180. Simon from real estate investing says

    Lots of helpful tips here. I just started blogging recently and wish I could have found this resource sooner. Even though I have 50+ articles, the knowledge I am getting here is invaluable!
    Thanks for the great tips and insights

  181. xiaopohai says

    Make it snappy

  182. Jeff Turner says

    This was a great read. My only tip would be not to use “her” when talking about readers as I am sure guys read your articles as well.

  183. jose lezama says

    Very succinct and to the point. Thank you Pamela.
    I will add this points to my Posting To-Do-List on wordpress

  184. Allison from Solar PV North East says

    Hi, great article. In my case when writing for websites etc i also concentrate on making it visually appealing for instance back to graphic design basics, with line height, line spacing, font, font size and as you suggested the use of “bold” format. You covered a good point that readers when searching the net only quickly scan an article or website so having a “snappy headline” as you mentioned or something to get their attention from the start i think is also key, but I also think its important to ask the reader questions etc through out to get them thinking along whilst reading.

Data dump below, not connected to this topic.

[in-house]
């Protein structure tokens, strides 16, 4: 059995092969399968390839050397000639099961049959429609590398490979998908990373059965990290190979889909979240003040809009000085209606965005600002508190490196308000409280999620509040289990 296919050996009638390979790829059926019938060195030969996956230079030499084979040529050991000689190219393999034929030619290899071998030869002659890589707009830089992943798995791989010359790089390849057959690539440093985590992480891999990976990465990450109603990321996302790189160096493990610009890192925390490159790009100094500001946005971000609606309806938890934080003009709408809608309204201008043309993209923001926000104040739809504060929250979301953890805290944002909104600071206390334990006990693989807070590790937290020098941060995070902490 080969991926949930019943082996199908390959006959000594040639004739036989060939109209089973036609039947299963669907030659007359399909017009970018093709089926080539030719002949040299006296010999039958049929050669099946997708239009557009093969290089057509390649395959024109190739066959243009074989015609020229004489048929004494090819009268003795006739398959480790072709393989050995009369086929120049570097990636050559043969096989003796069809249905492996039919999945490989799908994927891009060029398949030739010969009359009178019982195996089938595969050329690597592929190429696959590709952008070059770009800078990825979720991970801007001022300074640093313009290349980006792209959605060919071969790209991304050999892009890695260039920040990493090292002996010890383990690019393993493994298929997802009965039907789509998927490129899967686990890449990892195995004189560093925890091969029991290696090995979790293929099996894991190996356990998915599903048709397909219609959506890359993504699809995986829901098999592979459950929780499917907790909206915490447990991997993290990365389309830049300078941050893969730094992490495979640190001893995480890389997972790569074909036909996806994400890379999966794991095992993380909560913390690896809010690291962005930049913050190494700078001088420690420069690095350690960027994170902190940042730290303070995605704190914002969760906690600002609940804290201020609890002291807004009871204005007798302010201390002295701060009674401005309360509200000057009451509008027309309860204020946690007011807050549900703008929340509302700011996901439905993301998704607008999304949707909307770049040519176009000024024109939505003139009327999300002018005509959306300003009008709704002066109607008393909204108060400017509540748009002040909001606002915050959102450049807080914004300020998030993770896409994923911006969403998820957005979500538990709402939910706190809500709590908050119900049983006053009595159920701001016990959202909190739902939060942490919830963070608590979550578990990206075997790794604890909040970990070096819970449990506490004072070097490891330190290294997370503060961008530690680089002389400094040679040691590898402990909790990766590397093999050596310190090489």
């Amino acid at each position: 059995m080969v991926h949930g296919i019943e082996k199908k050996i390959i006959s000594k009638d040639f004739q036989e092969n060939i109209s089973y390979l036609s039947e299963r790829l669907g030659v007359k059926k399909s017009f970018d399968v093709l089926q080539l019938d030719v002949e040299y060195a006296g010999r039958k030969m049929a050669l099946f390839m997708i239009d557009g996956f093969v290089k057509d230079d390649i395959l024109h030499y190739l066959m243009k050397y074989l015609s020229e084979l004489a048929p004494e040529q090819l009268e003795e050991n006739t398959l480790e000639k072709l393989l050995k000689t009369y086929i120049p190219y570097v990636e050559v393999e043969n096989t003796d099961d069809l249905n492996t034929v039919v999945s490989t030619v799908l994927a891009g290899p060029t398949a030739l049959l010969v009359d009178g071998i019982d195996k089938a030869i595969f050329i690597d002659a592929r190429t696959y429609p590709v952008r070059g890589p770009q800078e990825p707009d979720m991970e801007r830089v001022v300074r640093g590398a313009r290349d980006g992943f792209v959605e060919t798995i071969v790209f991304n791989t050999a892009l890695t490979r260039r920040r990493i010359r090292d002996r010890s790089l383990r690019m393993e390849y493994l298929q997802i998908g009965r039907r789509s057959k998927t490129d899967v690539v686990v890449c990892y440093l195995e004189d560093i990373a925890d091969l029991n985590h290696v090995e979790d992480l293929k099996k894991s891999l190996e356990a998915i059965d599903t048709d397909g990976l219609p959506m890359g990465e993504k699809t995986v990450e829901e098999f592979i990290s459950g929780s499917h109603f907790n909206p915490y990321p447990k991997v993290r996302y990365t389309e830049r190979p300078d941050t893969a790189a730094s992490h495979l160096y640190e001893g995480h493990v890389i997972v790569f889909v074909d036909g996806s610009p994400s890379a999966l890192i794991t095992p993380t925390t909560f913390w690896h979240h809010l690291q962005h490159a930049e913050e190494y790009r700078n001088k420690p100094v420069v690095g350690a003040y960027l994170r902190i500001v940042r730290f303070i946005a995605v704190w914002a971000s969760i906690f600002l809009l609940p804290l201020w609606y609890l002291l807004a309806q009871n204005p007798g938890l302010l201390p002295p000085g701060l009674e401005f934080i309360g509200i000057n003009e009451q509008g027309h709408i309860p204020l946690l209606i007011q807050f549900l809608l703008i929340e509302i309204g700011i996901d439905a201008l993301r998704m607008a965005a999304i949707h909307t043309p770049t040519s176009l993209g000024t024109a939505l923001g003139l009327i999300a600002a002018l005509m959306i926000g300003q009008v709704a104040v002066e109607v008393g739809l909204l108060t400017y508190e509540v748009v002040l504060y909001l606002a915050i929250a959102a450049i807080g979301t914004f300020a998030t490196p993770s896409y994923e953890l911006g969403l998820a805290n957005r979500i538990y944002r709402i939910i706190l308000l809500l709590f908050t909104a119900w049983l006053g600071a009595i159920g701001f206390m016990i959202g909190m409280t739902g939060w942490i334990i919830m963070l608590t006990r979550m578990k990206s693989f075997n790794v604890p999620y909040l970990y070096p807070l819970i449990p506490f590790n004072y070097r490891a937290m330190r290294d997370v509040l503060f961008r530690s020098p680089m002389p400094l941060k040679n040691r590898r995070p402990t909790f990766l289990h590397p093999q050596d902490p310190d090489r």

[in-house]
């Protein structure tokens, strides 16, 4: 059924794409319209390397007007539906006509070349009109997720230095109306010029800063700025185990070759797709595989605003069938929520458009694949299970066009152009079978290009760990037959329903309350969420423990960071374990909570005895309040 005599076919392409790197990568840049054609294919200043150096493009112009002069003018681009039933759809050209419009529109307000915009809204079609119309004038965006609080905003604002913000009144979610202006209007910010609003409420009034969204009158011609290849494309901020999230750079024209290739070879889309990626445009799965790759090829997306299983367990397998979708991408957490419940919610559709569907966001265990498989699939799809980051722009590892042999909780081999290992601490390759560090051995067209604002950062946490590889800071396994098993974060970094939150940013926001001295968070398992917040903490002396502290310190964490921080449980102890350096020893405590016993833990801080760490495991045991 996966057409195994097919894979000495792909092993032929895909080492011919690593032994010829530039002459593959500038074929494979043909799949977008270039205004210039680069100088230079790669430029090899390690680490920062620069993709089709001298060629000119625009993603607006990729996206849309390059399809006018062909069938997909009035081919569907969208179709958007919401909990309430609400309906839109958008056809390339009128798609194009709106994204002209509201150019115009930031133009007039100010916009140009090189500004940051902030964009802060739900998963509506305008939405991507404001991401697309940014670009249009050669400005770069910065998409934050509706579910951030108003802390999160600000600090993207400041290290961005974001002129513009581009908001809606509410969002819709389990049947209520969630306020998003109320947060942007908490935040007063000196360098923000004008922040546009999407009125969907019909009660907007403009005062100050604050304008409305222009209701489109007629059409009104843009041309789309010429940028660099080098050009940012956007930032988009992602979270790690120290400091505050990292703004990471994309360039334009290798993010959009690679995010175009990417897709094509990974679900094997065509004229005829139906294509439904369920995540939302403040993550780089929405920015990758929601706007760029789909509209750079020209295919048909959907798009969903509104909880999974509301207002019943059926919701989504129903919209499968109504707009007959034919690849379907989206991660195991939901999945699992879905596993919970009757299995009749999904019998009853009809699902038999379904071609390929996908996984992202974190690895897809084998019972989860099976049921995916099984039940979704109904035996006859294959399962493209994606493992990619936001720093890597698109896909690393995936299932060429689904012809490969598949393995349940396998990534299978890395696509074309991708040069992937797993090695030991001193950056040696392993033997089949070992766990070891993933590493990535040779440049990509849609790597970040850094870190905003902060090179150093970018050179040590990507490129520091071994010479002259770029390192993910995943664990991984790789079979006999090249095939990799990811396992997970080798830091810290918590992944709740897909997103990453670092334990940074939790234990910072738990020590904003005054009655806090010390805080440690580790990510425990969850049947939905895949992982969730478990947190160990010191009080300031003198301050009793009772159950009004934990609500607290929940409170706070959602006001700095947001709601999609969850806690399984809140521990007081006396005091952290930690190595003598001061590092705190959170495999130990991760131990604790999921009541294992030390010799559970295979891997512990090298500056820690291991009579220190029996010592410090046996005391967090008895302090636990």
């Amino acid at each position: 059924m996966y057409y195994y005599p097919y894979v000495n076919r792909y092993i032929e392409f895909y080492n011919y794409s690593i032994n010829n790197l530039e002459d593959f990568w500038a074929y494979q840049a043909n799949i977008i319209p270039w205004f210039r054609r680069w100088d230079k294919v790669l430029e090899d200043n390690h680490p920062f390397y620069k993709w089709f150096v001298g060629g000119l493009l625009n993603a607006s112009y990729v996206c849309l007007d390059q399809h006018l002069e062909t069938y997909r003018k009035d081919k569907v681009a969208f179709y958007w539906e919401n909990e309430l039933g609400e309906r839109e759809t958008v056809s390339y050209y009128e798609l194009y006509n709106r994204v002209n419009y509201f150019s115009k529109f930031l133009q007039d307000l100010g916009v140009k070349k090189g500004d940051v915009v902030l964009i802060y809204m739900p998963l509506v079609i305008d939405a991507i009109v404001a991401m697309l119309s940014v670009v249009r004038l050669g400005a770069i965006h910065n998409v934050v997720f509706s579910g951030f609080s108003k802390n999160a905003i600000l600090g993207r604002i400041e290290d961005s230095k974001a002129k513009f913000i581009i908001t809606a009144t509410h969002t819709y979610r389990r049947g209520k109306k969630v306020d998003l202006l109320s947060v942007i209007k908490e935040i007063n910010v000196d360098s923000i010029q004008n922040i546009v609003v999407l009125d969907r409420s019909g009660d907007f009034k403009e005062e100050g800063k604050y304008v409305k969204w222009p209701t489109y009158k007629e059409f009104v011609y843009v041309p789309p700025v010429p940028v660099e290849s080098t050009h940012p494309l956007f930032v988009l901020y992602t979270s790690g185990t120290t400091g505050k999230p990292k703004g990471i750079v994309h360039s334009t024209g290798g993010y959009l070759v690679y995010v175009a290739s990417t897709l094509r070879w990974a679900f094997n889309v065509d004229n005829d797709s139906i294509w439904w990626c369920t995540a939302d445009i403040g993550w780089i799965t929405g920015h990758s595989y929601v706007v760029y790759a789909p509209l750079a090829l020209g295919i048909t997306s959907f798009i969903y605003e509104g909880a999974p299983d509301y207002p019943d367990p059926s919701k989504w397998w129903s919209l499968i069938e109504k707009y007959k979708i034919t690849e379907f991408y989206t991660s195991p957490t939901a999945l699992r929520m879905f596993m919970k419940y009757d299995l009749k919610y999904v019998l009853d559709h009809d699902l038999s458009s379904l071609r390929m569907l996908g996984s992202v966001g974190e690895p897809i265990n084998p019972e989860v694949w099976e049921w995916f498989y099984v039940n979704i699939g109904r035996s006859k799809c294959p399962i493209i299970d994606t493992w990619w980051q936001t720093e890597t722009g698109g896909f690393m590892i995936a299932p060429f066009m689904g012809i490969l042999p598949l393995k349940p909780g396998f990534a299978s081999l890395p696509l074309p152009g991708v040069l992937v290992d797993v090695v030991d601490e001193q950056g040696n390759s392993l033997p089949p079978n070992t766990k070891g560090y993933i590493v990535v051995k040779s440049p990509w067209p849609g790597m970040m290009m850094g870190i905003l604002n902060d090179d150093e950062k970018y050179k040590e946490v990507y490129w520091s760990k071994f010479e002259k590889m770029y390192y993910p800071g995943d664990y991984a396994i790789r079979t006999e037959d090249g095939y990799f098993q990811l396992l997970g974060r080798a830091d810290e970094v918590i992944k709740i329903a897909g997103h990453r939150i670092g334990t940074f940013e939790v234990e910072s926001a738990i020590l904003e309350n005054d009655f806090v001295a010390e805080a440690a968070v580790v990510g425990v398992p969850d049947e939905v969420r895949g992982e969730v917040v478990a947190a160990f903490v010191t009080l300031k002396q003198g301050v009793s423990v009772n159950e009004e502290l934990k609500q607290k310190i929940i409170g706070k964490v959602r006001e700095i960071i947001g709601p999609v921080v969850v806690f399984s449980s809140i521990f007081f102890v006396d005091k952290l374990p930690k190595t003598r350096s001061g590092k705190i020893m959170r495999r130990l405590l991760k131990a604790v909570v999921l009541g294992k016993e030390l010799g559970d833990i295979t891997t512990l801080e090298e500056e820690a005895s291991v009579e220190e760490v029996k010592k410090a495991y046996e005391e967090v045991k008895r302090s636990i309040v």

Great read Thanks

  185. micheal my make money blogs says

    Some excellent tips here thank you copyblogger i have started to use some of these tips on my blog with some great results thank you for sharing.

  186. I aways embrace the line and some times use bulleted list if there is any need. nice share.

  187. colorado divorce attorney says

    Pamela,
    Nice post. But I take links as a distraction. After a blog is not a Wiki. so there is no need of having a link to a relevant text unless it is your own older post, which you can always summarize in this one, as you hold the copy rights. Adding external links I think should be avoided.

  188. Nice article, Pamela.
    These Blog writing tips are actually the basics, yet, they can be quite effective in adding to the reading experience.